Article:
SoulCycle designer STEPHANIE HIRSCH discusses her design background, her vision for the SoulCycle line and, yes, the Soul unitard.
SC: What’s your background in fashion and design?
SH: I started a company called INCA 11 years ago. It was a resort lifestyle company, but I was really known for my swimwear and the fit, fabric and design.
SC: How did you get involved with SoulCycle?
SH: I sold the company [INCA] in 2008 and had a baby. I wanted to get back into shape and I saw all these women at SoulCycle, they had three kids and they looked amazing! I said, "I can do it” and started going religiously, 3-4 times a week. I became so inspired by the whole movement. "Be the best that you can be, we’re a group, we’re a team." I just loved it. It saved me in so many ways: It helped me get into the best shape I’ve ever been in, plus, and it got me to an amazing place mentally after having a baby.
SC: How did your collaboration with Julie and Elizabeth begin?
SH: Knowing my background, Julie and Elizabeth approached me and said, “Would you ever consider designing a line for us?” I was already familiar with the technical aspect of it -- the fit for the body, making the body look as amazing as possible in the tightest fabric possible. Obviously, I had the design aesthetic as well. Plus, I really believed in what Julie and Elizabeth were doing and their brand and their movement, so it was an easy fit.
SC: The SoulCycle line has a very cohesive look to it. What was the design process like?
SH: Julie and Elizabeth started by explaining what they wanted. I understood the SoulCycle customer, but I wanted to hear it from them – they're the owners, they gave birth to it. We came up with the idea of a spiritual warrior and it clicked immediately. To me camouflage is very sexy, it’s very tough, it’s very cool and that’s who I believe the SoulCylcle person is.
SC: Was it difficult to switch from swimwear to fitness clothing?
SH: The most important difference was the moisture wicking: keeping the body temperature down, keeping the sweat away from the body. In swimwear fabric there's built-in technology to make the fabric dry quickly, but it’s a whole different ball game when you’re sweating your brains out. It was a learning curve, but I did my research.
SC: Where did you guys get the idea for the unitard, which is one of the more stand-out pieces of the collection?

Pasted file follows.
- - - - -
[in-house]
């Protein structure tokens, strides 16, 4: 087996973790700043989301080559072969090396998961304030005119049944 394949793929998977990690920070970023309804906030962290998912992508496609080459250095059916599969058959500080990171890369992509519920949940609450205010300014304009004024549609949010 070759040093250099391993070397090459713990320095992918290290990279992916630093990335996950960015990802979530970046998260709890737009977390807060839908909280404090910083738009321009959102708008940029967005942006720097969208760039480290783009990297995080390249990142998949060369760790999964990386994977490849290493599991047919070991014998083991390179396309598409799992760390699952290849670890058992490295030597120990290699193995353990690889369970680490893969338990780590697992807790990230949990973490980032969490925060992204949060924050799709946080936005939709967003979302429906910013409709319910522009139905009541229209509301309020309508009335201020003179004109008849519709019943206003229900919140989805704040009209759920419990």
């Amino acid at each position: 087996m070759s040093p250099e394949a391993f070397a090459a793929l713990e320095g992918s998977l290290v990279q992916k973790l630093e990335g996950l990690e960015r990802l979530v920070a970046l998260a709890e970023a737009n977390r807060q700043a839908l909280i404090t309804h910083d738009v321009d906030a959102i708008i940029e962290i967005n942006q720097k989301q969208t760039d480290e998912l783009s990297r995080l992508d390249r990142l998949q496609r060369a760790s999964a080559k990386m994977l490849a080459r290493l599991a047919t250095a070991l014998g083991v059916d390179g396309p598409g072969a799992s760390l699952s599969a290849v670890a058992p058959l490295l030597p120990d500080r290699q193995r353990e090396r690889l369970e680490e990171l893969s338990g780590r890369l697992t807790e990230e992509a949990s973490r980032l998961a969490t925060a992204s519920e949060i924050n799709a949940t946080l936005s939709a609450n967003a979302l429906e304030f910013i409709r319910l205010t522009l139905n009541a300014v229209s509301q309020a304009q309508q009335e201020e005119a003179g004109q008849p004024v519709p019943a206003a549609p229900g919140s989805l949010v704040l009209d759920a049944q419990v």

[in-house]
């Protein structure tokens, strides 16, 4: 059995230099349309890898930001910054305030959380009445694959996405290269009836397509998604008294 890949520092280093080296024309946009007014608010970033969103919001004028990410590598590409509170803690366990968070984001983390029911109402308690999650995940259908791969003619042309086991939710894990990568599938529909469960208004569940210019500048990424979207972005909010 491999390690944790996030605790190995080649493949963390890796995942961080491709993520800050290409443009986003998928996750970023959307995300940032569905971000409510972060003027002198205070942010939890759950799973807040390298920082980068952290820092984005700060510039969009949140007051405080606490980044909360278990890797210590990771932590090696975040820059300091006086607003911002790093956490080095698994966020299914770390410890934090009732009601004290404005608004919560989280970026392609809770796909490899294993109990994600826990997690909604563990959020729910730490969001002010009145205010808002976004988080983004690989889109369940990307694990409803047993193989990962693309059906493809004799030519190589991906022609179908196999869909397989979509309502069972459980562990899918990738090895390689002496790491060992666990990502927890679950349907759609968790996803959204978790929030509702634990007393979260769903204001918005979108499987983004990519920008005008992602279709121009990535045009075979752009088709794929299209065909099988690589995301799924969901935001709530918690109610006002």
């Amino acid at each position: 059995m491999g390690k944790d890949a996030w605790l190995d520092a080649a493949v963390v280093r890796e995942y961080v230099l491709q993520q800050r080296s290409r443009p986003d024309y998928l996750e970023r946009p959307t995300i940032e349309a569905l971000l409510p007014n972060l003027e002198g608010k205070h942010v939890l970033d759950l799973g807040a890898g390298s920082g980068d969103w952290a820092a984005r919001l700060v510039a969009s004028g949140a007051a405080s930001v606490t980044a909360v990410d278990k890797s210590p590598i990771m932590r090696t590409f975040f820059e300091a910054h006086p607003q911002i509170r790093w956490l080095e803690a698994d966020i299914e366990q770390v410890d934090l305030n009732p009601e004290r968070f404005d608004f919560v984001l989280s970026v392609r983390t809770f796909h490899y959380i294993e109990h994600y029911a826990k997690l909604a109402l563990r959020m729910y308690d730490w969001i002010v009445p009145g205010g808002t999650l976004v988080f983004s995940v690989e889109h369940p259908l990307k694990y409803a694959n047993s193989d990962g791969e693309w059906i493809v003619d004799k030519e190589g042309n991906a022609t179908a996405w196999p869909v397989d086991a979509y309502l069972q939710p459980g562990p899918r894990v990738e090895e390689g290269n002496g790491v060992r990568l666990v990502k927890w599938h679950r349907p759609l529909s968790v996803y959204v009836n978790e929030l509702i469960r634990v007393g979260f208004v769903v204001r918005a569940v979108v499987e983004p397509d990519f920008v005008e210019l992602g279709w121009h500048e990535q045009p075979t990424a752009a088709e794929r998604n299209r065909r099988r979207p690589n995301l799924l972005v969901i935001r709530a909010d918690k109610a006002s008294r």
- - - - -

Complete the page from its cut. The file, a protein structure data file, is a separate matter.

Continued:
SH: I mean obviously this is a collaborative creation, but I think Julie and Elizabeth also came to me for my ideas. When I had my company and I was designing, I hit on a lot of trends. I’m good at seeing what others don’t necessarily know that they want, but when it’s in front of them they want it. My thing is if you’re going to break into something, you gotta stand out. And what better way to stand out than to wear something so bold as a unitard. It’s sexy, it’s functional, and it’s amazing to ride in. It’s a weird way to describe it, but it’s a very clean feeling on the bike. It’s almost like you’re wearing nothing, but you feel very secure in it.
SC: People assume that you have to be stick skinny to wear the unitard, but it's actually very flattering.
SH: What I did is ask, “What’s the best way to make someone’s body look like an hourglass?” And the answer is to literally camouflage the waist area. So I made the whole body black and tailored it: I put the camouflage portion right down the side. And I did it in such a way that it really gave the body that curve where you want it. I also cut out the back to make a sexy racerback. I love when I’m sitting behind another person and you can see their shoulder blades and those tough arms. It just looks hot. So I made sure the top portion was cut almost like a wife beater. I love that look. It's tough, but it's also feminine and looks really beautiful.
SC: For riders who are used to the Nike tights, how would you say your tights differ?
SH: First of all the fabrication is different. It’s a softer sleeker feel and I think it holds you in a little bit more. Also, in terms of drying, the moisture wicking surpasses them [the Nike tights]. When you wash the tights you'll see, you wring them out and they’re almost dry. And then of course the design is different as well.
SC: Were the drawstring pants designed for riding?
SH: Yes. There are days when you just do not want to have stuff clinging to your body. They're made of the performance fabric and they make you look 10 feet tall and bone thin. I had done a similar style on my resort line and people would freak out, they were the best pants. So I changed them up a little bit: I made them fit more like a jean so they really lift your butt. And if you need to do something after spinning and you can’t shower, you can just take off your pants and put those on and you just feel clean and look good.
SC: Do you feel like you achieved everything you wanted to with the SoulCycle line?
SH: Yes. I really wanted to make fitness fashionable. I really wanted to express who the SoulCycle person is through SoulWear and I think that for our first run of it, it was well-executed.